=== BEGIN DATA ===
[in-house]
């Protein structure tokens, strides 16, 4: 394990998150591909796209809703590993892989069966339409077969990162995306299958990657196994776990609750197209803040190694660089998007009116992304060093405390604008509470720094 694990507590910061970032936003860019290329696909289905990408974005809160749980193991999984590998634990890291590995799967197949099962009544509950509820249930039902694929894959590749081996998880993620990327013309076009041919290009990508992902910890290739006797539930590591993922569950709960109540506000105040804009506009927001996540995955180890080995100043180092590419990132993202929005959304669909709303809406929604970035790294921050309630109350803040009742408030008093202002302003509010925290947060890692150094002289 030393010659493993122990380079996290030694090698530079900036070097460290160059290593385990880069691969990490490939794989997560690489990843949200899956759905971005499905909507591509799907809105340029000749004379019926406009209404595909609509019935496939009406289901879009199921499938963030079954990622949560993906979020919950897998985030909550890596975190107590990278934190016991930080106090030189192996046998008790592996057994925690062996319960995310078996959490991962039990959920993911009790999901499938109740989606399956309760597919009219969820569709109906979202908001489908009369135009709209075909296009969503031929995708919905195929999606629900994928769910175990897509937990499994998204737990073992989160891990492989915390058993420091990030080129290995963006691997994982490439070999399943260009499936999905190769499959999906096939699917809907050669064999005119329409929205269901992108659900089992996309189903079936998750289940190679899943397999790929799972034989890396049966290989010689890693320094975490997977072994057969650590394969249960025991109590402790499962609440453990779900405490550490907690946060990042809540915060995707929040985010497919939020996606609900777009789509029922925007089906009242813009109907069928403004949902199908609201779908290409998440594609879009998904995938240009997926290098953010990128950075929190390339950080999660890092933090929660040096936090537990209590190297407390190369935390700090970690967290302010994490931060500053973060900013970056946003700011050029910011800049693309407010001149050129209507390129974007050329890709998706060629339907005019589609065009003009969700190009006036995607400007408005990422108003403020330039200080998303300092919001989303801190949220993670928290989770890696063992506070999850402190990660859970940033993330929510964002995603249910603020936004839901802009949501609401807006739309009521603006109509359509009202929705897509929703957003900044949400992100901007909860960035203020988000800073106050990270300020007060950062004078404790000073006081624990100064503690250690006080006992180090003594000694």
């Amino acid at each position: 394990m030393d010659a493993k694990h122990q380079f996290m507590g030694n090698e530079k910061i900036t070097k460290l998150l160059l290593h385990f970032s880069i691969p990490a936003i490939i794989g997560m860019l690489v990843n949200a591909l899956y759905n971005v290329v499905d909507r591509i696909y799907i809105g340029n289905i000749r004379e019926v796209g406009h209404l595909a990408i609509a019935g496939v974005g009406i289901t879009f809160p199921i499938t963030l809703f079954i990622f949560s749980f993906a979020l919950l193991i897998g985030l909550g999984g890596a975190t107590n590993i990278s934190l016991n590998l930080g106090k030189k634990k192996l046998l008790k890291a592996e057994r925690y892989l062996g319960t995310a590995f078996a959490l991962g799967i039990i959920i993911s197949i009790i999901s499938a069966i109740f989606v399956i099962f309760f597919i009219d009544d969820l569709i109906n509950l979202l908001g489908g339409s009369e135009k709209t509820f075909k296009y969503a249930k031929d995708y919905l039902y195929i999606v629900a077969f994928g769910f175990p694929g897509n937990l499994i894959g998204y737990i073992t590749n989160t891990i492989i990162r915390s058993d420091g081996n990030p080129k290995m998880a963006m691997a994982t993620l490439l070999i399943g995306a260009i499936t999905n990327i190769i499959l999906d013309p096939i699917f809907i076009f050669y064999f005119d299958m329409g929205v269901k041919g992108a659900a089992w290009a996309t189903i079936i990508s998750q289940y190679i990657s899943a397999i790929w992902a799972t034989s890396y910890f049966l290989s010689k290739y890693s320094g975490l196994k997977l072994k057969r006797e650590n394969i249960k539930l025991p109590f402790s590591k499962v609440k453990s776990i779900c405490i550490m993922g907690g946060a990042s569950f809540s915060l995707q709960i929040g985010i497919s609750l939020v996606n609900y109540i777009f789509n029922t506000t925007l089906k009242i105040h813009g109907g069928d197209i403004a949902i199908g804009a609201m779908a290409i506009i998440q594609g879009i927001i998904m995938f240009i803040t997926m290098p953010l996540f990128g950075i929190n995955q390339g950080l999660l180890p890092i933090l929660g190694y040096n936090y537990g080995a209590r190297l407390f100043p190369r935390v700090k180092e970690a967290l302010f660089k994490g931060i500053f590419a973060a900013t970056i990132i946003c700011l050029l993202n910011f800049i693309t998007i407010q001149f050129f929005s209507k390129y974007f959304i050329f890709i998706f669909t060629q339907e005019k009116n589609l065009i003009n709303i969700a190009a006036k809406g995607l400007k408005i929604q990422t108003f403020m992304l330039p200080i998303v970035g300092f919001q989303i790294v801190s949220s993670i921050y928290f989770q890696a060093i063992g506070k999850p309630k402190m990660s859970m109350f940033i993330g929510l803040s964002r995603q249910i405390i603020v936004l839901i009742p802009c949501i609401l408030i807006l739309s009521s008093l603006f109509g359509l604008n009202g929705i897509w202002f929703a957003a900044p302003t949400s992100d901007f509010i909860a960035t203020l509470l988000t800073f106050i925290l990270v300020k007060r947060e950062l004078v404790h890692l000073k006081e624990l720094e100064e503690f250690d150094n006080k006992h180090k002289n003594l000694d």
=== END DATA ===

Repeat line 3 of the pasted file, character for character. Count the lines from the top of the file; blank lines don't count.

């Amino acid at each position: 394990m030393d010659a493993k694990h122990q380079f996290m507590g030694n090698e530079k910061i900036t070097k460290l998150l160059l290593h385990f970032s880069i691969p990490a936003i490939i794989g997560m860019l690489v990843n949200a591909l899956y759905n971005v290329v499905d909507r591509i696909y799907i809105g340029n289905i000749r004379e019926v796209g406009h209404l595909a990408i609509a019935g496939v974005g009406i289901t879009f809160p199921i499938t963030l809703f079954i990622f949560s749980f993906a979020l919950l193991i897998g985030l909550g999984g890596a975190t107590n590993i990278s934190l016991n590998l930080g106090k030189k634990k192996l046998l008790k890291a592996e057994r925690y892989l062996g319960t995310a590995f078996a959490l991962g799967i039990i959920i993911s197949i009790i999901s499938a069966i109740f989606v399956i099962f309760f597919i009219d009544d969820l569709i109906n509950l979202l908001g489908g339409s009369e135009k709209t509820f075909k296009y969503a249930k031929d995708y919905l039902y195929i999606v629900a077969f994928g769910f175990p694929g897509n937990l499994i894959g998204y737990i073992t590749n989160t891990i492989i990162r915390s058993d420091g081996n990030p080129k290995m998880a963006m691997a994982t993620l490439l070999i399943g995306a260009i499936t999905n990327i190769i499959l999906d013309p096939i699917f809907i076009f050669y064999f005119d299958m329409g929205v269901k041919g992108a659900a089992w290009a996309t189903i079936i990508s998750q289940y190679i990657s899943a397999i790929w992902a799972t034989s890396y910890f049966l290989s010689k290739y890693s320094g975490l196994k997977l072994k057969r006797e650590n394969i249960k539930l025991p109590f402790s590591k499962v609440k453990s776990i779900c405490i550490m993922g907690g946060a990042s569950f809540s915060l995707q709960i929040g985010i497919s609750l939020v996606n609900y109540i777009f789509n029922t506000t925007l089906k009242i105040h813009g109907g069928d197209i403004a949902i199908g804009a609201m779908a290409i506009i998440q594609g879009i927001i998904m995938f240009i803040t997926m290098p953010l996540f990128g950075i929190n995955q390339g950080l999660l180890p890092i933090l929660g190694y040096n936090y537990g080995a209590r190297l407390f100043p190369r935390v700090k180092e970690a967290l302010f660089k994490g931060i500053f590419a973060a900013t970056i990132i946003c700011l050029l993202n910011f800049i693309t998007i407010q001149f050129f929005s209507k390129y974007f959304i050329f890709i998706f669909t060629q339907e005019k009116n589609l065009i003009n709303i969700a190009a006036k809406g995607l400007k408005i929604q990422t108003f403020m992304l330039p200080i998303v970035g300092f919001q989303i790294v801190s949220s993670i921050y928290f989770q890696a060093i063992g506070k999850p309630k402190m990660s859970m109350f940033i993330g929510l803040s964002r995603q249910i405390i603020v936004l839901i009742p802009c949501i609401l408030i807006l739309s009521s008093l603006f109509g359509l604008n009202g929705i897509w202002f929703a957003a900044p302003t949400s992100d901007f509010i909860a960035t203020l509470l988000t800073f106050i925290l990270v300020k007060r947060e950062l004078v404790h890692l000073k006081e624990l720094e100064e503690f250690d150094n006080k006992h180090k002289n003594l000694d």